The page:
US schools struggle with mental health screening

by Kelli Kennedy

School officials around the U.S. are searching for the best way to offer mental health services in an underfunded system.

"We have (schools) screening for all kinds of rare infectious diseases, and then we don't screen for common behavioral disorders that are costly to the individual, the family and society," said Mike Dennis, of Chestnut Health Systems. He teaches clinicians in 49 states how to assess and treat patients with and substance abuse.

The U.S. Surgeon General reports that 10 percent of children and adolescents suffer from serious emotional and mental disorders that significantly affect their daily lives.

A decade ago, recommended universal screenings for students, but it's still not required. An Associated Press review of policies around the nation shows screenings vary widely. There's no consistency on whether the schools screen, at what age they screen and what they screen for.

The federal government does not keep track of school mental health screening, so it's all but impossible to say how many schools offer it. The offerings vary from intensive services to virtually none at all.

"No state is providing high-end services in all of their schools," said Sharon Stephan, co-director of the Center for School Mental Health, a national organization that provides training for schools and .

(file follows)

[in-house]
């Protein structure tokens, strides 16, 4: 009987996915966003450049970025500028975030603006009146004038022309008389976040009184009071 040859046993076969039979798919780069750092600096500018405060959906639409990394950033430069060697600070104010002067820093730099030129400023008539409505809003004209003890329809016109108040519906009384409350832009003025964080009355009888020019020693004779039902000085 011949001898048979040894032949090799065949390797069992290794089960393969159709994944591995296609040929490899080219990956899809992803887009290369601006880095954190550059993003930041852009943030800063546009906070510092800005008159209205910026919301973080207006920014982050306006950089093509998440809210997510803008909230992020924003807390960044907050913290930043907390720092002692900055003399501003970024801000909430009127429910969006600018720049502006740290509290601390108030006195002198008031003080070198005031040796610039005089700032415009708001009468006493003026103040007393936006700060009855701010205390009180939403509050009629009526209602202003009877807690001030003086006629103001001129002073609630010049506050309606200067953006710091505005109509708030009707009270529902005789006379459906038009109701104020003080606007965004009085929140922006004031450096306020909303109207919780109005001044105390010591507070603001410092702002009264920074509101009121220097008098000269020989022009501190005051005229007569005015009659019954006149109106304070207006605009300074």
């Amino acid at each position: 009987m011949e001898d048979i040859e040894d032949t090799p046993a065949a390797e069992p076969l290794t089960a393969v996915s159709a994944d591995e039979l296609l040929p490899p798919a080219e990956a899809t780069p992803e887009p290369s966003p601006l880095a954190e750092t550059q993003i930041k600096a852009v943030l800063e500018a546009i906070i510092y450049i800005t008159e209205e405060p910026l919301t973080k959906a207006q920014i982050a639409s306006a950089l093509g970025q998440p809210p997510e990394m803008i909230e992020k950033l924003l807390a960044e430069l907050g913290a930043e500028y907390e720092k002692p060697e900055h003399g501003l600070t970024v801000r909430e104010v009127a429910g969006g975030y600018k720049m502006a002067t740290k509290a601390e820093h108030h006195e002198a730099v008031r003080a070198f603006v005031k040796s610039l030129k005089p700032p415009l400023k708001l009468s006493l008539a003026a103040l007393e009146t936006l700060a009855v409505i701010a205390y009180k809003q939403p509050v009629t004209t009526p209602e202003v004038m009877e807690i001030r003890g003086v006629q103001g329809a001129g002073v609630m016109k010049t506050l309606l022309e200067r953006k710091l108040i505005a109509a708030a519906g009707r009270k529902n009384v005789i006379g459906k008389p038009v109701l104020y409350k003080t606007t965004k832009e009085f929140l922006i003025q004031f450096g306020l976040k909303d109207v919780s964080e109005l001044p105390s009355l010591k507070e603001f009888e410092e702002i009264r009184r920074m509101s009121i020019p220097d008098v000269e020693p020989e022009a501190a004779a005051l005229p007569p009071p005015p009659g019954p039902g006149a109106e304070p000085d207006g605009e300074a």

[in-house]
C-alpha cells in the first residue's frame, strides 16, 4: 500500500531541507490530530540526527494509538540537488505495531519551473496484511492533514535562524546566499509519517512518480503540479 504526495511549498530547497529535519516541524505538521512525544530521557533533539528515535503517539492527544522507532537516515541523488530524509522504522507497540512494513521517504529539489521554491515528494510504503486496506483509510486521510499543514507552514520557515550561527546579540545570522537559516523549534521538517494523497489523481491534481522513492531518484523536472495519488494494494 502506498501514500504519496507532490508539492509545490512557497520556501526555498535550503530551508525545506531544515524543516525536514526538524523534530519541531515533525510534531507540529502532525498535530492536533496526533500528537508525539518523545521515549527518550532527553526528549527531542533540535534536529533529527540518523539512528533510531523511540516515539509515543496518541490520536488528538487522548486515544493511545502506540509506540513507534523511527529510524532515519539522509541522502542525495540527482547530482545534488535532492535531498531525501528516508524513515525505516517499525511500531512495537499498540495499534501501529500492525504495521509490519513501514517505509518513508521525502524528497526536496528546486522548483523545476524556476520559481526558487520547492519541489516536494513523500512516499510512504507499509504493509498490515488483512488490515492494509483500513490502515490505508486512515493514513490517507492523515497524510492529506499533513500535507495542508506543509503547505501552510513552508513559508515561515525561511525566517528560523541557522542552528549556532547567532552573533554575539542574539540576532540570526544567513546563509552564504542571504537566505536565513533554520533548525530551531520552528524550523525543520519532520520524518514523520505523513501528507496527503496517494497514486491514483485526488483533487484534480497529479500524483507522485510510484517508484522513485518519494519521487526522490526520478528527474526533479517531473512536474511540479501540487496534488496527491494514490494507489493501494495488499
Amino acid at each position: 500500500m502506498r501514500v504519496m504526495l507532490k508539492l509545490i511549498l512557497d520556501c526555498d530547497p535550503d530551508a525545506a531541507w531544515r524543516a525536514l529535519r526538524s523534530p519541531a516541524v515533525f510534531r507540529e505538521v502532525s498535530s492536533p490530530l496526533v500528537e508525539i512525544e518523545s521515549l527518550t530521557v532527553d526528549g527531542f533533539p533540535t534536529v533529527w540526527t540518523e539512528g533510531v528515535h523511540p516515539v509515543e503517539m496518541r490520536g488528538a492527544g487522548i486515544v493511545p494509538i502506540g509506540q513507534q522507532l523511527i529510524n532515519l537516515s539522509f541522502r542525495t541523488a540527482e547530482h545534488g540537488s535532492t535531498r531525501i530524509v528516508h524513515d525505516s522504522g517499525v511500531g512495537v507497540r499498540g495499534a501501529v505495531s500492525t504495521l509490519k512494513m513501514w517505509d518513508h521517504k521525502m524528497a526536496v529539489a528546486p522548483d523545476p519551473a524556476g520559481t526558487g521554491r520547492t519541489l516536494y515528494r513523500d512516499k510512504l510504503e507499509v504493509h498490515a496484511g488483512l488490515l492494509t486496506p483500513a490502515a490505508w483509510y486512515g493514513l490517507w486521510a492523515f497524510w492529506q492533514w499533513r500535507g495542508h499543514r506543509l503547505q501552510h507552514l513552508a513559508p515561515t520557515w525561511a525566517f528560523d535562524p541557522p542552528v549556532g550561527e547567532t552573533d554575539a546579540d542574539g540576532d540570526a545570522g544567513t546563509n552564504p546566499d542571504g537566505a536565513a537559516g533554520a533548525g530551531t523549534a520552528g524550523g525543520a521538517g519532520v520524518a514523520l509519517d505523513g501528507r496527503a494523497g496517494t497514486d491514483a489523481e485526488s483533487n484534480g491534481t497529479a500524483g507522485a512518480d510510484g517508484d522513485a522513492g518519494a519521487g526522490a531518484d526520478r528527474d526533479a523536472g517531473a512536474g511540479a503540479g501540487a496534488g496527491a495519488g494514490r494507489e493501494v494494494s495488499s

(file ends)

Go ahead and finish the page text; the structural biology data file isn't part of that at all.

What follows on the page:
Mental health issues typically start during adolescence, but many people are not diagnosed until later in life when they don't have access to services because they don't have health insurance or their insurance doesn't cover it.

However, offering mental health screening in schools can raise other complex issues. Some warn that mass screenings will over-diagnose students and stigmatize them with a life-long label.

Some say mass screenings could uncover that schools lack resources to treat.

"Once we screen and assess and discover the need, I think it's our responsibility to have the resources in place to service every one of those needs that are uncovered," said Denise Wheatley-Rowe, of Behavioral Health System Baltimore.

The organization developed a system that has gained national recognition using a team of school officials and community mental health experts to target students most in need. The program helps nearly 7,000 children a year.

The team identifies children who may need help based on factors like whether they have a parent in prison or who struggles with . It also scans data for those struggling academically and behaviorally, including those with high truancy or suspension rates, and then offers individual counseling or family therapy based on the student's need.

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